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“It is easy to be judged a success when luck runs with the fortunate son. But when adversity strikes, the true measure of a man percolates to the surface.”

Sean Parnell
Outlaw Platoon: Heroes, Renegades, Infidels, and the Brotherhood of War in Afghanistan

“It is not the critic who counts; not the man who points out how the strong man stumbles, or where the doer of deeds could have done them better. The credit belongs to the man who is actually in the arena, whose face is marred by dust and sweat and blood; who strives valiantly; who errs, who comes short again and again, because there is no effort without error and shortcoming; but who does actually strive to do the deeds; who knows great enthusiasms, the great devotions; who spends himself in a worthy cause; who at the best knows in the end the triumph of high achievement, and who at the worst, if he fails, at least fails while daring greatly, so that his place shall never be with those cold and timid souls who neither know victory nor defeat . . . There is little use for the being whose tepid soul knows nothing of great and generous emotion, of the high pride, the stern belief, the lofty enthusiasm, of the men who quell the storm and ride the thunder. Well for these men if they succeed; well also, though not so well, if they fail, given only that they have nobly ventured, and have put forth all their heart and strength. It is war-worn Hotspur, spent with hard fighting, he of the many errors and valiant end, over whose memory we love to linger, not over the memory of the young lord who ‘but for the vile guns would have been a valiant soldier’.”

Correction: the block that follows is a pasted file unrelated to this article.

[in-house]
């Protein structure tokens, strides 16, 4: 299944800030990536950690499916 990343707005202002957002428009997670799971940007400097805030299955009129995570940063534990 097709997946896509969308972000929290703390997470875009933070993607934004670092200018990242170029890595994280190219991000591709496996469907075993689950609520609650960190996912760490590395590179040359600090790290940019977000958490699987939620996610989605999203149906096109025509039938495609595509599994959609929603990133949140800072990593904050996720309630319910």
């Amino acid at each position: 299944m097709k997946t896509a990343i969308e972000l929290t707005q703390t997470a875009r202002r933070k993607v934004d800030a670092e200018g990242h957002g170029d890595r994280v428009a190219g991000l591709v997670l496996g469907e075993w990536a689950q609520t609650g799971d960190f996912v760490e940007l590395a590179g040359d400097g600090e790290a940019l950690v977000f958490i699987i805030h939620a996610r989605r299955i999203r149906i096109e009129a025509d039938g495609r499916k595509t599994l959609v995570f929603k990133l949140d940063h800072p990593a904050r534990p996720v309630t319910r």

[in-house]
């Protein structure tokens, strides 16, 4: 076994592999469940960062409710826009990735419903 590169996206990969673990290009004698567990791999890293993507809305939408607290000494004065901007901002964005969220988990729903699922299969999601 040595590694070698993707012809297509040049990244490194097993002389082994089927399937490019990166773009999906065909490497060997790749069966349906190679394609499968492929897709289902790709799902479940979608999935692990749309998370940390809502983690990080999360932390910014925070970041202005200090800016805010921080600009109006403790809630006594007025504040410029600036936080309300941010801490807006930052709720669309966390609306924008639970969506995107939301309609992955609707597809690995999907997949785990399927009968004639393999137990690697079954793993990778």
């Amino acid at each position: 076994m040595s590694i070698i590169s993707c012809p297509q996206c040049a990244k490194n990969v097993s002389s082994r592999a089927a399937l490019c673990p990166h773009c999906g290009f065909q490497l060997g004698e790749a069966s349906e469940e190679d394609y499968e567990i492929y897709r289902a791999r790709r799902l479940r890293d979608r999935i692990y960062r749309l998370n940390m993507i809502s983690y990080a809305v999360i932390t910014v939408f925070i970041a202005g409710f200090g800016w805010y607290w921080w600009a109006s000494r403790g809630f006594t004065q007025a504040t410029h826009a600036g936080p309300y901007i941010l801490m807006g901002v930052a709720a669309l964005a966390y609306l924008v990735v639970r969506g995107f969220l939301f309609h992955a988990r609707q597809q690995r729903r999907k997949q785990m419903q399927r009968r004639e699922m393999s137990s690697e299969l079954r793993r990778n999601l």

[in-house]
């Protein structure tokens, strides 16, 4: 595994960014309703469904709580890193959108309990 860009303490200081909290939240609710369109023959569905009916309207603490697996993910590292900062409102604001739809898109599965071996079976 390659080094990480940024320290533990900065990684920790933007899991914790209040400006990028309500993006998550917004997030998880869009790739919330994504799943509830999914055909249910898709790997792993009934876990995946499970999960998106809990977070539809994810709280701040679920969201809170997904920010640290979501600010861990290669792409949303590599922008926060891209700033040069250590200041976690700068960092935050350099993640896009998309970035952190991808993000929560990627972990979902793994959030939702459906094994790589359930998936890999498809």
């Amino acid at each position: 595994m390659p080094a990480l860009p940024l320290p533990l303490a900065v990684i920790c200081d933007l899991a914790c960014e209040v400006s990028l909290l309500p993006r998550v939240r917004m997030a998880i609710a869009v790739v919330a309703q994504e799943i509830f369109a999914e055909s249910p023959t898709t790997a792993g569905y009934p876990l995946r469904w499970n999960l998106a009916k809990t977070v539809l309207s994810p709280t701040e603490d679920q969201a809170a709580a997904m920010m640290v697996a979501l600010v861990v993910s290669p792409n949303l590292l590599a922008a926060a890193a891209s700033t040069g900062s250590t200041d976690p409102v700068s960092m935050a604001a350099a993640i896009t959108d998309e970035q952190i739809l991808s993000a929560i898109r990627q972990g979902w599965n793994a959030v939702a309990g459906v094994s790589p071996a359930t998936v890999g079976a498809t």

U.S President Theodore Roosevelt
Citizenship in a Republic
speech delivered on April 23, 1910, at the Sorbonne in Paris

“ . . . [Davita] Malo wrote a letter to Kenahu to pass along to the King [Kamehameha III] . . . ‘If a big wave comes in, large fishes will come from the dark ocean which you never saw before. And when they see the small fishes they will eat them up. The ships of the white men have come and smart people have arrived from the great countries which you have never seen before. They know our people are few in number and living in a small country. They will eat us up. Such has always been the case with large countries. The small ones have been gobbled up.’”

James L. Haley
Captive Paradise: A History of Hawaii